Careful What You Wish For and Red Book reactivated the band before they went on a sabbatical, allowing Sharleen to release her debut solo album Melody where she explores a different strain of European style chanson with producer Bernard Butler. Two years later The Movie Songbook (2010) followed. A spectacular selection of the singer’s favourite soundtrack songs – “Xanadu”, “God Bless the Child”, “What’s New Pussycat”, “The Windmills of Your Mind”, Cat People (Putting Out Fire)” et al – this is an essential part of her own story and is well worth seeking out.
The BBC Sessions (2007) is a cool collection of radio highlights from 1989 to 2003. The most recent studio album is The Conversation, for PIAS Recordings. This includes their terrific collaboration with Richard Hawley on “Dry Your Eyes” and a Live in Scotland Deluxe edition bonus disc recorded at the Belladrum Tartan Heart Festival in 2011.
And don’t overlook Texas 25 where they rework tracks from the past and include new songs with the single “Start A Family” (the video is poignant for starring Alan Rickman) premiering online in 2015.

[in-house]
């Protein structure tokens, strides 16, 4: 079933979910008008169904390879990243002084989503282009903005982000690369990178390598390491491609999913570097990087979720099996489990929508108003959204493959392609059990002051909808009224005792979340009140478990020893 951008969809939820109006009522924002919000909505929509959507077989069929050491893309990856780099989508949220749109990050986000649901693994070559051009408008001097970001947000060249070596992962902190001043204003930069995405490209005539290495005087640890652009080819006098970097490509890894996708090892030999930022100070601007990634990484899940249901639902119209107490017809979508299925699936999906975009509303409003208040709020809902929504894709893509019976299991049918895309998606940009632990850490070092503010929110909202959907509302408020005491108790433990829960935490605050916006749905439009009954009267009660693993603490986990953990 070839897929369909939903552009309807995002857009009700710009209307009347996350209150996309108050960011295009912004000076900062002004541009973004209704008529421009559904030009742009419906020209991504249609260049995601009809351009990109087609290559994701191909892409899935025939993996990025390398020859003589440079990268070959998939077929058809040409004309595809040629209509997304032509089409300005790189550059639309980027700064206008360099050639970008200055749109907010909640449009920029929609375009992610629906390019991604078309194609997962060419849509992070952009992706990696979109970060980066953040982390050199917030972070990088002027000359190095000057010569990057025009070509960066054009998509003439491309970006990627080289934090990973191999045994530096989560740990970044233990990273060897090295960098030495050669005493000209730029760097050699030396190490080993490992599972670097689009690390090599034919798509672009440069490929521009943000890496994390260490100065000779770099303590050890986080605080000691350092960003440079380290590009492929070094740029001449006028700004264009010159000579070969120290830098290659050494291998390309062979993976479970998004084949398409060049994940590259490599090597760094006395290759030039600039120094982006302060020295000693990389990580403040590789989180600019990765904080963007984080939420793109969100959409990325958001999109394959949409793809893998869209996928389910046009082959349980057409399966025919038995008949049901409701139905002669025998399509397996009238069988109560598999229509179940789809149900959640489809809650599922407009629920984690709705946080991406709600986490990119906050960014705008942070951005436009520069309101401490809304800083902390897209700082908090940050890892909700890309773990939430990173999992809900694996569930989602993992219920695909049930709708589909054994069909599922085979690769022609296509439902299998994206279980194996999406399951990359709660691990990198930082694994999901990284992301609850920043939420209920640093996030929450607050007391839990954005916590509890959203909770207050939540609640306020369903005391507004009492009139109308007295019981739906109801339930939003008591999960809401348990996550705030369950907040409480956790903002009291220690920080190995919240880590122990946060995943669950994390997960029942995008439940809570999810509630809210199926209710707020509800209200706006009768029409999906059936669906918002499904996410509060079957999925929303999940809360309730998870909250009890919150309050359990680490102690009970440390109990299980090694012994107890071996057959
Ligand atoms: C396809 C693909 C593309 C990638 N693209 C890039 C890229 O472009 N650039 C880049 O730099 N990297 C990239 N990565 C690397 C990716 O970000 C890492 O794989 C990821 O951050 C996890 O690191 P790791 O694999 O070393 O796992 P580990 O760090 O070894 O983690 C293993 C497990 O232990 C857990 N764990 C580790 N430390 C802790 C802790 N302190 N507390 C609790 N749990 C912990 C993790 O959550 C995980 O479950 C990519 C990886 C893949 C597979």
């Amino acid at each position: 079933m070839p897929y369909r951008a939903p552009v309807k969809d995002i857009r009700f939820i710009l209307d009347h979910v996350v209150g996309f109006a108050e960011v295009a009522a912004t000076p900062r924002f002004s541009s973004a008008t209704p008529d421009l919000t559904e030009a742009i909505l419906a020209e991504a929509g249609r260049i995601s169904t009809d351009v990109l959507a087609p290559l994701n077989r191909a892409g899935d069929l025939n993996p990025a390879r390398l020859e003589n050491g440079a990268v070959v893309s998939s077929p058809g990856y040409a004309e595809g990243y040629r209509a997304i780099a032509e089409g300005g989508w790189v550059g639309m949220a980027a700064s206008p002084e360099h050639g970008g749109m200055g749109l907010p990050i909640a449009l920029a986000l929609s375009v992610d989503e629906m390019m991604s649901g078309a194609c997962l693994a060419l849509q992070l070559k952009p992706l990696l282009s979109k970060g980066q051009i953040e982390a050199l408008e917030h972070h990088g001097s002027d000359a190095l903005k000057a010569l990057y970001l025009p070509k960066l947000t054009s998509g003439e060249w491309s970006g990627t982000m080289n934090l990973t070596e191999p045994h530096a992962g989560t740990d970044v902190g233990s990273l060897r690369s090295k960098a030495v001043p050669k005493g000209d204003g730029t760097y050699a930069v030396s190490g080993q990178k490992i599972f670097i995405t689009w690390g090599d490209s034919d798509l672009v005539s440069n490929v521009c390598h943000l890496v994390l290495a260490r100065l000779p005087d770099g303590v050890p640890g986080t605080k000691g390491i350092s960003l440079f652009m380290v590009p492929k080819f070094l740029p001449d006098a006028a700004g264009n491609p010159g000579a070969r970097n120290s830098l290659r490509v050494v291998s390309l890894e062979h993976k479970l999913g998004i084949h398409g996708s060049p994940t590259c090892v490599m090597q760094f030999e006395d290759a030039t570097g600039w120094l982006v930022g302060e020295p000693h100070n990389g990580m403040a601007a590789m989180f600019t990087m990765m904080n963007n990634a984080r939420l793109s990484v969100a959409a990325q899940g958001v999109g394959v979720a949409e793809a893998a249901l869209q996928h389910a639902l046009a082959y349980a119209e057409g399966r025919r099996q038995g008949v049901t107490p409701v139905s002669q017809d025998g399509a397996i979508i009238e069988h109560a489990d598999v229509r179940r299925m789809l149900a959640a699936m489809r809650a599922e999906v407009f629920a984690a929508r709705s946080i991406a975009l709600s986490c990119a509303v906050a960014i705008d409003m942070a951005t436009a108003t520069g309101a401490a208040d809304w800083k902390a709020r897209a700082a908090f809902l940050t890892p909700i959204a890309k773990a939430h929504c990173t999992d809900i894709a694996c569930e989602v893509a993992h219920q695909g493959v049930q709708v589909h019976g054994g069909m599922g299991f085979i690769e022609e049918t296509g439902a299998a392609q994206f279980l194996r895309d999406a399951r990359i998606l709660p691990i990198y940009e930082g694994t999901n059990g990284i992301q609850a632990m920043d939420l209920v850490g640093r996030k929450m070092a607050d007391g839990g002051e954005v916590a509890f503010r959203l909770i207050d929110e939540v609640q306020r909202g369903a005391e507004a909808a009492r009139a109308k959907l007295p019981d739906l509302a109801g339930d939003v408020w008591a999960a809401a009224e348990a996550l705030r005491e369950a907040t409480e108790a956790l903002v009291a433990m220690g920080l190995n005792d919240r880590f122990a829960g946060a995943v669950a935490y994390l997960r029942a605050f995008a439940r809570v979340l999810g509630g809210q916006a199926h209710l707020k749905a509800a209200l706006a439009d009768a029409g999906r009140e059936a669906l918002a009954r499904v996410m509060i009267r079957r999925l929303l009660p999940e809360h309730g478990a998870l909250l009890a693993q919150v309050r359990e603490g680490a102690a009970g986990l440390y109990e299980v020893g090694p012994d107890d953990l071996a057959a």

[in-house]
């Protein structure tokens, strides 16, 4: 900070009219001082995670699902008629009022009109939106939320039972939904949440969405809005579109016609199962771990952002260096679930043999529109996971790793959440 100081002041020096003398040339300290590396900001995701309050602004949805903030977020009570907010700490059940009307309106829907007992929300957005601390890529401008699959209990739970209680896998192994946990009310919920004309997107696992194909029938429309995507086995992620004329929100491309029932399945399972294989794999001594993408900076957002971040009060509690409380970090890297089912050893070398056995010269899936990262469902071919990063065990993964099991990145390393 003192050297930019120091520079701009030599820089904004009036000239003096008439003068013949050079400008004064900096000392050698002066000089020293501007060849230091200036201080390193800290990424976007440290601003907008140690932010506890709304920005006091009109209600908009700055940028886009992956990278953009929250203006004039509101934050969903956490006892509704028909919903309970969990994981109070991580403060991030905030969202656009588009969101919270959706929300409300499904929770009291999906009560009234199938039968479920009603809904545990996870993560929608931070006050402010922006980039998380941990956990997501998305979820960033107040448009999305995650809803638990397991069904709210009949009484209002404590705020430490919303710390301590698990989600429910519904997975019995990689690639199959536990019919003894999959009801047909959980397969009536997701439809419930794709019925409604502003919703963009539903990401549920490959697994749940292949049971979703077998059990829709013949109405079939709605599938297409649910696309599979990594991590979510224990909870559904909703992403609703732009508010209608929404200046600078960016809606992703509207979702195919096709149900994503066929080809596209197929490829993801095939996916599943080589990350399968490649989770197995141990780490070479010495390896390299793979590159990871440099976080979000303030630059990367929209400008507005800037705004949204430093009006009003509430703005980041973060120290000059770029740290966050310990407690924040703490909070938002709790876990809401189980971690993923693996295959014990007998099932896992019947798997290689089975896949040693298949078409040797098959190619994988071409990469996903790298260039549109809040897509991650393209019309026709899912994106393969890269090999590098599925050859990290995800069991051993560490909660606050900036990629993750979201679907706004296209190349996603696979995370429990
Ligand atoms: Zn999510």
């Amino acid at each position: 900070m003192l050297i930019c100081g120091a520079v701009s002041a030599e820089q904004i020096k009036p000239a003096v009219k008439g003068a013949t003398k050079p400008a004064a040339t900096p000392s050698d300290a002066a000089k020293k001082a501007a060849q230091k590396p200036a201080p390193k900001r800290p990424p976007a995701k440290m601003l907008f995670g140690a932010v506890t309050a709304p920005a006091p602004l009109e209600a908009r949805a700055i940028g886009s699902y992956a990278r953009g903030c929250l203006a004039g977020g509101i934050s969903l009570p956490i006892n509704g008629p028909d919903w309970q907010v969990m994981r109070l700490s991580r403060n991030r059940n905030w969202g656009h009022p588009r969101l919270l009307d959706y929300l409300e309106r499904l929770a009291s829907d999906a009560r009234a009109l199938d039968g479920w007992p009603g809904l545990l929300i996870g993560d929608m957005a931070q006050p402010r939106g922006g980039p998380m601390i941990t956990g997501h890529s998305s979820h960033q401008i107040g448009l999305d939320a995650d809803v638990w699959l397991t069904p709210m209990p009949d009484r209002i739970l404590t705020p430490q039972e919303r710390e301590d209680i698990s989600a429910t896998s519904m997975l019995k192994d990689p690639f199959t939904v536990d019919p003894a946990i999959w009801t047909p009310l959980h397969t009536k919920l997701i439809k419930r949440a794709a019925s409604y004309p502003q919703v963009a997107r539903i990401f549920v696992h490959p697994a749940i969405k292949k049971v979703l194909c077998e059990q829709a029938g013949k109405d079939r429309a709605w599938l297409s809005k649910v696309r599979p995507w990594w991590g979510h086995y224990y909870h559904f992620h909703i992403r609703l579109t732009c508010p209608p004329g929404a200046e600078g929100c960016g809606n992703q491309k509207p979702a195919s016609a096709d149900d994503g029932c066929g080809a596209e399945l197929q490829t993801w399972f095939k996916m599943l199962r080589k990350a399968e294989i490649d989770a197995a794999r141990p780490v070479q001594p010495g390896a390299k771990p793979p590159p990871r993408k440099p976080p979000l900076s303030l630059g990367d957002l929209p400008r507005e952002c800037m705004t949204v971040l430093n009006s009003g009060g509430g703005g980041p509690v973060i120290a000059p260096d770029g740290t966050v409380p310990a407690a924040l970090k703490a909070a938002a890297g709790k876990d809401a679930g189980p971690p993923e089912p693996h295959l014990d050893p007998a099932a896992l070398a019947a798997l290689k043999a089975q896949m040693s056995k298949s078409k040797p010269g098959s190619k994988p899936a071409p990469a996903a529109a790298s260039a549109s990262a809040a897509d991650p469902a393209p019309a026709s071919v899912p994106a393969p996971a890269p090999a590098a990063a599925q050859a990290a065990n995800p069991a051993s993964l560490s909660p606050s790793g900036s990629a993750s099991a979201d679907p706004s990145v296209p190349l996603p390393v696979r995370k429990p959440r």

With live shows in the offing and talk of new material this is the best time to dig a little deeper and find out where Texas come from.
Words: Max Bell
Intelligent, tuneful adult pop with terrific female vocals and bluesy slide guitar work.
Words: Steve Aldrich
Blessed with a stylish production and sharp commercial songs, White on Blonde made Texas into superstars everywhere except America -- a situation familiar to many British acts of the '80s and '90s. Like most of their peers, Texas failed to deliver in the U.S. because of bungled promotion, since singles like "Black Eyed Boy" could have easily fit onto adult alternative radio. Texas must have been aware of this, since they switched labels in America, releasing White on Blonde's sequel The Hush near-simultaneously in the U.S. and the U.K. -- a sure sign that they were aiming for the big time. As it turns out, they pulled off a minor coup with The Hush -- they build on the strengths of White on Blonde, creating a sophisticated, sexy pop album that manages to balance commercial and creative concerns, with seemingly very little effort. It won't please longtime fans, who might be pining for a return to the rock of their early records, but the album's lush blend of melody, blue-eyed soul, dance and pop is undeniably alluring. Wisely, they take their cue from Sharleen Spiteri's hushed vocals, which are sultry but never histrionic. Some could argue that the entire affair is too self-consciously mature -- after all, the majority of the album is devoted to mid-tempo pop numbers, and even the up-tempo cuts never work up much of a sweat -- but the fact remains, few bands are capable of delivering a mainstream pop record as assured and listenable as this.